February 1, 2021 -- February 1 is the first day of Black History Month, dedicated to celebrating Black history and culture and the many contributions of Black Americans to our state and throughout the nation. It is also an opportunity to meaningfully engage with the continuing legacies of injustice and systemic racism that impact the daily lives of Black Americans across the country. These issues, such as health care, education, and the environment are intersectional at heart, and Black History Month is an opportunity to examine persistent inequities caused by systemic racism and take action for a better future.
Mayor Rotering has issued a Proclamation declaring the month of February as Black History Month, encouraging residents to continue to pursue the goal of liberty and justice for all. Click here to read the Proclamation.
The image at right is the official artwork for the theme of the 95th annual Black History Month: The Black Family: Representation, Identity, and Diversity. The theme is chosen annually by the Association for the Study of African American Life. Black History Month began in 1926, the brainchild of Carter G. Woodson, who felt it was important to focus the public's attention on specific topics of Black history and culture. Learn more here.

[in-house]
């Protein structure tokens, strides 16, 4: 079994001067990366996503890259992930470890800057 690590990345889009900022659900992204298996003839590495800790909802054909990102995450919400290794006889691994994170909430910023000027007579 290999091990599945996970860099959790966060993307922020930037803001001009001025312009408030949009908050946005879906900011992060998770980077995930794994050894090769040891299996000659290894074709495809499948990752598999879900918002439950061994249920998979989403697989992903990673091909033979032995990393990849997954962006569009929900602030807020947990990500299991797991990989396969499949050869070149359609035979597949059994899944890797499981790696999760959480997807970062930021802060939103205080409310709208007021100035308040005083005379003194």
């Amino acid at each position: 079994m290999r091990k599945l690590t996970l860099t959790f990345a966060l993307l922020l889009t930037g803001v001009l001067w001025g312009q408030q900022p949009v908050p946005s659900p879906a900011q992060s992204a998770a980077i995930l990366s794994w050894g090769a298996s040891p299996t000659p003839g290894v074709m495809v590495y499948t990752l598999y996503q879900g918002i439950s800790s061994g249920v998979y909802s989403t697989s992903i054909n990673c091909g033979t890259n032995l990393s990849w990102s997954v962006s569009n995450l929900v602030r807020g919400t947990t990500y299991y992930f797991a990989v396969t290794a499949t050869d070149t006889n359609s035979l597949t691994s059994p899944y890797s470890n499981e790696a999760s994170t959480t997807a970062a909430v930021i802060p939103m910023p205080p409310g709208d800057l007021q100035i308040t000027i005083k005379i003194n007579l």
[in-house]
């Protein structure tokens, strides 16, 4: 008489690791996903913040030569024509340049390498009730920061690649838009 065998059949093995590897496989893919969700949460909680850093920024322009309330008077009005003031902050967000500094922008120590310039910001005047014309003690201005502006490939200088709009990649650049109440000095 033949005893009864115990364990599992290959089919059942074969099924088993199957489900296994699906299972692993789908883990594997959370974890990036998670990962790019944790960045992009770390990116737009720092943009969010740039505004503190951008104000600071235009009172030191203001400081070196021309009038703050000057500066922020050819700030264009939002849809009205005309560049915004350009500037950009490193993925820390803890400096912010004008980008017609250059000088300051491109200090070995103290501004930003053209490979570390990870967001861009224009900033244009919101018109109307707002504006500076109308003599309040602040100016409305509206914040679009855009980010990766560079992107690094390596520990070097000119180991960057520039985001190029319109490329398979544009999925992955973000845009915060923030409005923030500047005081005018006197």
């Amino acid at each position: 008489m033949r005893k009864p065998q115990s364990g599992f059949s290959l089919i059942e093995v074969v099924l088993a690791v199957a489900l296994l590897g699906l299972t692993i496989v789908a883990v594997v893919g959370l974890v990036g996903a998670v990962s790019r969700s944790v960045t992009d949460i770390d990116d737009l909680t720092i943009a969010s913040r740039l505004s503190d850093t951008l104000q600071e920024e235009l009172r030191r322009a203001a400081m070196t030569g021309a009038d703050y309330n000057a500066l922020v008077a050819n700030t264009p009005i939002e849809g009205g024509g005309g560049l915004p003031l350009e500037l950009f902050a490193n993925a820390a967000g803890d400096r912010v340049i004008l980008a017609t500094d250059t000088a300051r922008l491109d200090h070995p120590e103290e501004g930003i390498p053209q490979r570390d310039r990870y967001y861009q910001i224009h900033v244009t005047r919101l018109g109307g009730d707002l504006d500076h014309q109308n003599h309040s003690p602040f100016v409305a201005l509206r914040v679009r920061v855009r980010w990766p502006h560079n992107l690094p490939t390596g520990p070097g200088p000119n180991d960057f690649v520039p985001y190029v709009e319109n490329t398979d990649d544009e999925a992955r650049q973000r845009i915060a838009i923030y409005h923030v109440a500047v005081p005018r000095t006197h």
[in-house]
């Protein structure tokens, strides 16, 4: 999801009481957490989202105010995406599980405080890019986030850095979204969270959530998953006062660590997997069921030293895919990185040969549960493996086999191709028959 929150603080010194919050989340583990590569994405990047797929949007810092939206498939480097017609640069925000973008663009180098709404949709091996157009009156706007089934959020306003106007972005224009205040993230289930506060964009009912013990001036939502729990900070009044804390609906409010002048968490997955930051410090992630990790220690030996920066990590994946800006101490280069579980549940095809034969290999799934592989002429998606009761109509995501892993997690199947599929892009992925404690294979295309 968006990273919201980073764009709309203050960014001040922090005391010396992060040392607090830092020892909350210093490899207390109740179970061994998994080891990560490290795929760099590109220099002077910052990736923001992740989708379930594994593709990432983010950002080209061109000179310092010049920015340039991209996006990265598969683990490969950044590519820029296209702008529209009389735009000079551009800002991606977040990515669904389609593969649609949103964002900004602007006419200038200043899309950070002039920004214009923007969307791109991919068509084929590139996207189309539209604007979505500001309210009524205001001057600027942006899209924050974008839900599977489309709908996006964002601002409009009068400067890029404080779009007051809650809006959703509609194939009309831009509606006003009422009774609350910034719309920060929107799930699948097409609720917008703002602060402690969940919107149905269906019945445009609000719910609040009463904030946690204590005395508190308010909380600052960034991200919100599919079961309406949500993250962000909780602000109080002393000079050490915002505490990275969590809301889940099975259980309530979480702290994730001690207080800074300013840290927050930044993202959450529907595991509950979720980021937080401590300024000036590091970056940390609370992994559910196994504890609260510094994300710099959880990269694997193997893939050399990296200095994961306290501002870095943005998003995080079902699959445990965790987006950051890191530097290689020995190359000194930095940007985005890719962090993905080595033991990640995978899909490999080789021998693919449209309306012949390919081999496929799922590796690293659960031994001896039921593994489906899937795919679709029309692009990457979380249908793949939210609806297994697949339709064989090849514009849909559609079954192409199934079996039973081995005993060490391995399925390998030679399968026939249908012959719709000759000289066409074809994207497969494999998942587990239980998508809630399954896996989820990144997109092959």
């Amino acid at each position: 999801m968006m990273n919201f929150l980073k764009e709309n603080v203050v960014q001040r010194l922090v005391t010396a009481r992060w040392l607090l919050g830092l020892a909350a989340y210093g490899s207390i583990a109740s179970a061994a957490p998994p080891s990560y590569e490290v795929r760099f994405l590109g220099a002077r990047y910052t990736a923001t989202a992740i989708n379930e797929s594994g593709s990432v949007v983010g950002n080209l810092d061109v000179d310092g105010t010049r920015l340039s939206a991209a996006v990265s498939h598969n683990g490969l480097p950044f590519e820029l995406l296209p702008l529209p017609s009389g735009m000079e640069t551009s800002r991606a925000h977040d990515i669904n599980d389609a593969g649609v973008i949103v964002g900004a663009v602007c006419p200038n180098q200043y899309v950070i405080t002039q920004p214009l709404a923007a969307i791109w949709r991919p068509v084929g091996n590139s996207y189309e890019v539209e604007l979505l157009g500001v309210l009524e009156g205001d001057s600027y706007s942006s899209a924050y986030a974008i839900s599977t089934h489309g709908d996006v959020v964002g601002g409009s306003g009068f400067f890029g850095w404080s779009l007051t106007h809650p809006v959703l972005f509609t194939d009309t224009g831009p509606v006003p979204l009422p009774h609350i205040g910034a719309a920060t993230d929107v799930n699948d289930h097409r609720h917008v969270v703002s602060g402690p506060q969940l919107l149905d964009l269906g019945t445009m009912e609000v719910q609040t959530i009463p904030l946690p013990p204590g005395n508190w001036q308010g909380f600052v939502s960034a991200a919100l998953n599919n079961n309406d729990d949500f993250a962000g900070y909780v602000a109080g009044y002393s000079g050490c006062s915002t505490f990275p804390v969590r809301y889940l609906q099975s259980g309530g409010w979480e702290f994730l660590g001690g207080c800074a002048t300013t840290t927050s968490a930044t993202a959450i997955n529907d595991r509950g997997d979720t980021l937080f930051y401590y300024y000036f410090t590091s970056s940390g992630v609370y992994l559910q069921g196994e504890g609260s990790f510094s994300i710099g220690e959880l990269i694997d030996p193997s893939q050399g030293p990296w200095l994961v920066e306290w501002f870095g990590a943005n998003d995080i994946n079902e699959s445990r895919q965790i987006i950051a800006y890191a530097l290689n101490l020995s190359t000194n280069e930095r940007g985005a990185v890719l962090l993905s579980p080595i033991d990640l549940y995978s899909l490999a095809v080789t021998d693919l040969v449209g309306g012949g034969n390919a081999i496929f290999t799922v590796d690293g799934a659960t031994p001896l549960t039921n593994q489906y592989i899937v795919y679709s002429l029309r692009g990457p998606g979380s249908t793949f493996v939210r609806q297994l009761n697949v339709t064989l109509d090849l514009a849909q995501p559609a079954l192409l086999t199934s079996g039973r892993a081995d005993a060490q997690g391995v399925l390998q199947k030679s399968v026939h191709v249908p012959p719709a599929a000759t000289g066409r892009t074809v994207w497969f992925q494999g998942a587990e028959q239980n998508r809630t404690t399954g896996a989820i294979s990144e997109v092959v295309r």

Local and national organizations have planned safe, virtual ways to celebrate Black History Month with educational and fun activities and programming. For suggestions of local events to be added to the following list, please email us at firstname.lastname@example.org with the subject line, "Black History Month."
Highland Park Public Library
Comic Bookclub: Nat Turner by Kyle Baker
Thursday, February 4, 7:30 PM via Zoom
The history of Nat Turner and the slave rebellion depicted shows the power of comics both to bring history to life and to explore strong emotions. Nat Turner is available with no waiting on hoopla. Learn more and register.
Fireside Chat with Dr. Eve L. Ewing
Monday, March 1, 6:00 PM via Zoom
Celebrate the spirit of World Social Justice Day with Dr. Eve L. Ewing, award-winning author and assistant professor at the University of Chicago, as she shares perspectives on her work as a sociologist of education focusing on racism, social inequality, and urban policy. Dr. Ewing will be joined in conversation with WBEZ's award-winning journalist Natalie Moore, who covers segregation and inequality for the Chicago-based NPR affiliate. Learn more and register.